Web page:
Young Adult (2011)
Dir. Jason Reitman
3 out of 5
Charlize Theron gives a jolting performance in the pitch-black comedy Young Adult as a profoundly unhappy ghostwriter for a popular book series revolving around the romantic entanglements of precociously glib high schoolers. She's good at her job, the movie suggests, because the self-absorbed characters she creates aren't too far removed from the capricious prom queen she once was - and still is, inside her mind. When an old flame (Patrick Wilson) from Theron's small Minnesota hometown sends her a picture of his newborn child, it throws her life of arrested adolescence into stark relief. Not that this is particularly discouraging to Theron. Instead, it convinces her that she can and must relive her high school glory days by prying Wilson away from his grown-up existence as a devoted husband and father.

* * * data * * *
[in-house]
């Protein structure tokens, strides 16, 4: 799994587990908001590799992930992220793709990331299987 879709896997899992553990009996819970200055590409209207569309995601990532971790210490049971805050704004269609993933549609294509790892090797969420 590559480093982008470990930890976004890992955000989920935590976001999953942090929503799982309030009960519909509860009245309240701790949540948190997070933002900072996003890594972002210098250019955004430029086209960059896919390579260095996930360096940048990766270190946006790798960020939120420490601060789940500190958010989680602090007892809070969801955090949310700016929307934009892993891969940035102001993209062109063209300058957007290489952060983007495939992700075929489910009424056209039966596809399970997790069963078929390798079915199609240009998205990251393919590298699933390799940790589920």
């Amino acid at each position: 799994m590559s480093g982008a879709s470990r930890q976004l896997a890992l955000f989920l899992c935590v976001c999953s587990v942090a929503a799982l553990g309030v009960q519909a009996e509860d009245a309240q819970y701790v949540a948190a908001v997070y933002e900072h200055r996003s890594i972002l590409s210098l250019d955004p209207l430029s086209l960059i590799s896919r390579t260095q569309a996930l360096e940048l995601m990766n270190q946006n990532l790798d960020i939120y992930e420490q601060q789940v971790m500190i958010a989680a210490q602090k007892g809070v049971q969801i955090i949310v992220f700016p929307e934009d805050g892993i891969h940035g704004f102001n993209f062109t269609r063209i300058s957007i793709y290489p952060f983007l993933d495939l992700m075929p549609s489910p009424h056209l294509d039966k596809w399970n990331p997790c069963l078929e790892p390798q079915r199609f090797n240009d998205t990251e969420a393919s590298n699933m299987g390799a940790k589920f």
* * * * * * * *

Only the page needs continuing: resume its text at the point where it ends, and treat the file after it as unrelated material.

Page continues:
That mordant plot capsule is about the only thing Young Adult has in common with anything else by writer Diablo Cody or, come to think of it, any other film by director Jason Reitman. This is their Big Bummer movie, full of writerly miserabilia and moral confusion that second-guesses misplaced nostalgia and our ruthless cultural preference for youth. That this is done with minimal ironic detachment is all the more impressive. Cody's usual linguistic acrobatics disappear when she has to put her words in the mouths of adults, aside from the too-cute device of having Theron translate her gradual meltdown into fodder for the final installment of her soapy teen novel series. For a duo that did their darndest to make teen pregnancy seem kind of cool in Juno (a few years before MTV did the same) it's quite the daring turnaround.
It's hard for me to describe, then, why Young Adult doesn't feel as affecting as it should. Part of it has to do with events near the end that strain credulity and clash with the movie's otherwise nonjudgmental tone. However, it would be difficult to completely spoil the patiently-crafted relationship between Theron and fellow slacker Patton Oswalt (it should be said that nobody does schlubby misery as well as Oswalt). They are both pretty interesting people, as it turns out, and possess talents that are overshadowed by their all-encompassing bitterness. Despite their fantastic performances, that sour taste never really goes away. It makes for an refreshingly acerbic film but comes at the expense of dulling the rest of the senses.